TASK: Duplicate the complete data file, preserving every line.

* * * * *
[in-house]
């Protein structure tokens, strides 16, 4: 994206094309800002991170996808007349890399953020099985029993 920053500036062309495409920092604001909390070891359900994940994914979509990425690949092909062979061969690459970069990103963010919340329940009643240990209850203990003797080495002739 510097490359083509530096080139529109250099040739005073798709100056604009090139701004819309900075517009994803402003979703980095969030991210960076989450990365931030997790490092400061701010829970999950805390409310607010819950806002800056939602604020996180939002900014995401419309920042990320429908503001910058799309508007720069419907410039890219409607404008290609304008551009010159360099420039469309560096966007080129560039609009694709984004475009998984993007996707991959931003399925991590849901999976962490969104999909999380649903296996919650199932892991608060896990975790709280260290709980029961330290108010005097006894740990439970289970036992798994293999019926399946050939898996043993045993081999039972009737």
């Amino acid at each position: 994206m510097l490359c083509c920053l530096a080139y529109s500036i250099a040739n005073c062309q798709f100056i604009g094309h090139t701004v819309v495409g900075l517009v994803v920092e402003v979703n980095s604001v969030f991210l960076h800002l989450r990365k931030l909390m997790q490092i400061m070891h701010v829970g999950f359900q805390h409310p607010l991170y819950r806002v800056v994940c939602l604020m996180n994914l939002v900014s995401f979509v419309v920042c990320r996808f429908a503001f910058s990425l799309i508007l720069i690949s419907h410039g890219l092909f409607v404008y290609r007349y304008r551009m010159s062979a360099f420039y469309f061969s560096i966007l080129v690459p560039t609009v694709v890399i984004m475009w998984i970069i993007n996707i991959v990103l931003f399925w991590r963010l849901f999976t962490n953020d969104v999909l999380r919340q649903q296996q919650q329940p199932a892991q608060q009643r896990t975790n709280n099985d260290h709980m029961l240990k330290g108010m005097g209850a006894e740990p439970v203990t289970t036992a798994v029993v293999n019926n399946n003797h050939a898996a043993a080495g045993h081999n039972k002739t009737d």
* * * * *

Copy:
[in-house]
């Protein structure tokens, strides 16, 4: 994206094309800002991170996808007349890399953020099985029993 920053500036062309495409920092604001909390070891359900994940994914979509990425690949092909062979061969690459970069990103963010919340329940009643240990209850203990003797080495002739 510097490359083509530096080139529109250099040739005073798709100056604009090139701004819309900075517009994803402003979703980095969030991210960076989450990365931030997790490092400061701010829970999950805390409310607010819950806002800056939602604020996180939002900014995401419309920042990320429908503001910058799309508007720069419907410039890219409607404008290609304008551009010159360099420039469309560096966007080129560039609009694709984004475009998984993007996707991959931003399925991590849901999976962490969104999909999380649903296996919650199932892991608060896990975790709280260290709980029961330290108010005097006894740990439970289970036992798994293999019926399946050939898996043993045993081999039972009737």
């Amino acid at each position: 994206m510097l490359c083509c920053l530096a080139y529109s500036i250099a040739n005073c062309q798709f100056i604009g094309h090139t701004v819309v495409g900075l517009v994803v920092e402003v979703n980095s604001v969030f991210l960076h800002l989450r990365k931030l909390m997790q490092i400061m070891h701010v829970g999950f359900q805390h409310p607010l991170y819950r806002v800056v994940c939602l604020m996180n994914l939002v900014s995401f979509v419309v920042c990320r996808f429908a503001f910058s990425l799309i508007l720069i690949s419907h410039g890219l092909f409607v404008y290609r007349y304008r551009m010159s062979a360099f420039y469309f061969s560096i966007l080129v690459p560039t609009v694709v890399i984004m475009w998984i970069i993007n996707i991959v990103l931003f399925w991590r963010l849901f999976t962490n953020d969104v999909l999380r919340q649903q296996q919650q329940p199932a892991q608060q009643r896990t975790n709280n099985d260290h709980m029961l240990k330290g108010m005097g209850a006894e740990p439970v203990t289970t036992a798994v029993v293999n019926n399946n003797h050939a898996a043993a080495g045993h081999n039972k002739t009737d």